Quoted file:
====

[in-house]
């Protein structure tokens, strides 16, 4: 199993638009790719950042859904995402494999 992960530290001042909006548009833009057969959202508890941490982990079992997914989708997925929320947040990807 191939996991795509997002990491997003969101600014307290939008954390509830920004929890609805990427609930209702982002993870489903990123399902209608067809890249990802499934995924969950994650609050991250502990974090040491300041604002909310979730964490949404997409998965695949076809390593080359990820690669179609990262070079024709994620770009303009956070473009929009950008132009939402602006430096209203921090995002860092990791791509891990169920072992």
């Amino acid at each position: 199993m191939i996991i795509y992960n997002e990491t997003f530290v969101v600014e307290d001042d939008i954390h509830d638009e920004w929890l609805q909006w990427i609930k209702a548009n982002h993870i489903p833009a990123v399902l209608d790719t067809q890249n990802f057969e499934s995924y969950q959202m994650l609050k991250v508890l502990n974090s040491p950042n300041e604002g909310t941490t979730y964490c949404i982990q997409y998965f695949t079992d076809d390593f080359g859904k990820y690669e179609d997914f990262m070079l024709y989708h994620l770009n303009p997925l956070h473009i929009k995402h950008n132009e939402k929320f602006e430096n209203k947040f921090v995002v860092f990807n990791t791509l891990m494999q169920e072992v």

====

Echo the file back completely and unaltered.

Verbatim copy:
[in-house]
């Protein structure tokens, strides 16, 4: 199993638009790719950042859904995402494999 992960530290001042909006548009833009057969959202508890941490982990079992997914989708997925929320947040990807 191939996991795509997002990491997003969101600014307290939008954390509830920004929890609805990427609930209702982002993870489903990123399902209608067809890249990802499934995924969950994650609050991250502990974090040491300041604002909310979730964490949404997409998965695949076809390593080359990820690669179609990262070079024709994620770009303009956070473009929009950008132009939402602006430096209203921090995002860092990791791509891990169920072992």
């Amino acid at each position: 199993m191939i996991i795509y992960n997002e990491t997003f530290v969101v600014e307290d001042d939008i954390h509830d638009e920004w929890l609805q909006w990427i609930k209702a548009n982002h993870i489903p833009a990123v399902l209608d790719t067809q890249n990802f057969e499934s995924y969950q959202m994650l609050k991250v508890l502990n974090s040491p950042n300041e604002g909310t941490t979730y964490c949404i982990q997409y998965f695949t079992d076809d390593f080359g859904k990820y690669e179609d997914f990262m070079l024709y989708h994620l770009n303009p997925l956070h473009i929009k995402h950008n132009e939402k929320f602006e430096n209203k947040f921090v995002v860092f990807n990791t791509l891990m494999q169920e072992v």